Students to teach Mandarin
Students from National Taiwan Normal University (NTNU) will have an unprecedented opportunity this summer to teach Mandarin Chinese at a US elementary school, the university’s Department of Applied Chinese Language and Literature said yesterday. The university’s students have taught at overseas Chinese language centers or schools, but this summer the students will teach for the first time at an all-American elementary school — Terra Verde Discovery School in Oklahoma — said professor Tsai Ya-hsun (蔡雅薰), the head of the department. The department was established in 2007 with a mission to cultivate professionals to teach Chinese as a second language abroad. Aside from its new partnership with the Oklahoma school, the university will also collaborate with an elementary school in San Diego that offers extensive Chinese language classes — Barnard Elementary School.
Fish fails health check
Taipei City Government’s health officials said yesterday that one of 10 seafood products recently selected for random checks contained banned drugs. Officials from the city’s Department of Health said that samples of John Dory, an expensive fish that is considered a gourmet item, were found to contain 0.002 ppm of ciprofloxacin and 0.01 ppm of enrofloxacin, which are veterinary drugs that are banned for use in fish in Taiwan. The fish has been ordered removed from store shelves. To protect consumers, the department checked seafood products at restaurants and various other outlets last month. The officials said that the suppliers of the tainted fish will be fined between NT$60,000 (US$2,003) and NT$6 million for violating the Act Governing Food Sanitation (食品衛生管理法). Meanwhile, in a random check of fruit and vegetables on the market, the officials found that 13 out of 75 products had excessive pesticide content.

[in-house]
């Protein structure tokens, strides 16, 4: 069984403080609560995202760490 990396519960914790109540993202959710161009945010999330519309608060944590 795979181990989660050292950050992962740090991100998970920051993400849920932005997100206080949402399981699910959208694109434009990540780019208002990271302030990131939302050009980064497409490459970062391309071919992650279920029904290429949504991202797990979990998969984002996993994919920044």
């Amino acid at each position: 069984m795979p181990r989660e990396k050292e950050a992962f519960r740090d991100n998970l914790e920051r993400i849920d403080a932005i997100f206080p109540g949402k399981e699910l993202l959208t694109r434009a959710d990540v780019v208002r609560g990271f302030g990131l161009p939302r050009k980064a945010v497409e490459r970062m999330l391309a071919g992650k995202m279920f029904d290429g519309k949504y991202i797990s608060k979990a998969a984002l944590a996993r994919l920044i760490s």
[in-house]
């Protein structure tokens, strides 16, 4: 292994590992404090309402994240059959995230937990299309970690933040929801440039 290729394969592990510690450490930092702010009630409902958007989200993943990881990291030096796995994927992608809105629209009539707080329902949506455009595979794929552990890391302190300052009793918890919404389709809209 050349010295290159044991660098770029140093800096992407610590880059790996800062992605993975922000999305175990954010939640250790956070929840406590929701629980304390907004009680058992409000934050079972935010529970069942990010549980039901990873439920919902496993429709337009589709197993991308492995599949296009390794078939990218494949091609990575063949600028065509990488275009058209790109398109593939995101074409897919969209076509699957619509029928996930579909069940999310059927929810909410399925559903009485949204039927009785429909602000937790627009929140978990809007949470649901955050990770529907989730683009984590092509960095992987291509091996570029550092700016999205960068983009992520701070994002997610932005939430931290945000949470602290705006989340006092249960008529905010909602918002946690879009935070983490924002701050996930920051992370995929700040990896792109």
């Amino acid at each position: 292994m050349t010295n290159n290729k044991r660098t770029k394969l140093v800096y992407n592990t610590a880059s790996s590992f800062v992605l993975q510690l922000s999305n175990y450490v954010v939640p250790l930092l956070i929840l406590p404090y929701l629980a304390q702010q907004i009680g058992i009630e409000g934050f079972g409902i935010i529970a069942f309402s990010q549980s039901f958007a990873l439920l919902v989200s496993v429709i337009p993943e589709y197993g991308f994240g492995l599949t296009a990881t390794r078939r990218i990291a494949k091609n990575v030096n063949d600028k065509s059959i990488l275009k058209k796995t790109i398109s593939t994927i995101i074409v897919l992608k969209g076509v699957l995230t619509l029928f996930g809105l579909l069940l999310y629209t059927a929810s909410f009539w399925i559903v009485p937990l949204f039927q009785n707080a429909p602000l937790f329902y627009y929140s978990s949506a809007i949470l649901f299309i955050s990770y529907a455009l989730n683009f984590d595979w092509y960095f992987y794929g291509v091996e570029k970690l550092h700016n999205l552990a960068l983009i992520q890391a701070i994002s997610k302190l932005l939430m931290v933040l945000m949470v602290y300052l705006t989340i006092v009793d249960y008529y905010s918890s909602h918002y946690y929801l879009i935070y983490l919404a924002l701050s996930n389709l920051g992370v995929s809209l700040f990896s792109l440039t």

Ministry tackles drug abuse
The Ministry of Education launched an anti-drug campaign yesterday ahead of the International Day against Drug Abuse and Illicit Trafficking, to promote a drug-free learning environment for children. The ministry selected Echinacea, commonly known as the purple coneflower, as the symbol of its initiative, which it dubbed the Echinacea Campaign. An official Web site was also launched, offering downloadable cards bearing images of the purple coneflower in nine different languages, including English, Japanese, French and Korean. Minister of Education Chiang Wei-ling (蔣偉寧) urged the public to distribute the cards among families and friends abroad in a bid to globalize the campaign.
MND mulls fighter retrofit
Taiwan is reviewing a proposal submitted by the US for the retrofit of Taiwan’s F-16 A/B jet fighters, military officials said yesterday. The Ministry of National Defense (MND) is looking at the proposal to determine whether the listed military equipment and the prices are in line with Taiwan’s warfare needs, ministry spokesman Major General David Lo (羅紹和) said in a statement. Taiwan and the US will sign a deal on the retrofit package after the ministry completes its review, the air force said. Included in the fighters’ retrofit is the installation of Active Electronically Scanned Array (AESA) radar, which costs US$600 million, officials said. Other items on the list include AIM-9X Sidewinder air-to-air missiles and Joint Direct Attack Munition (JDAM) guidance kits.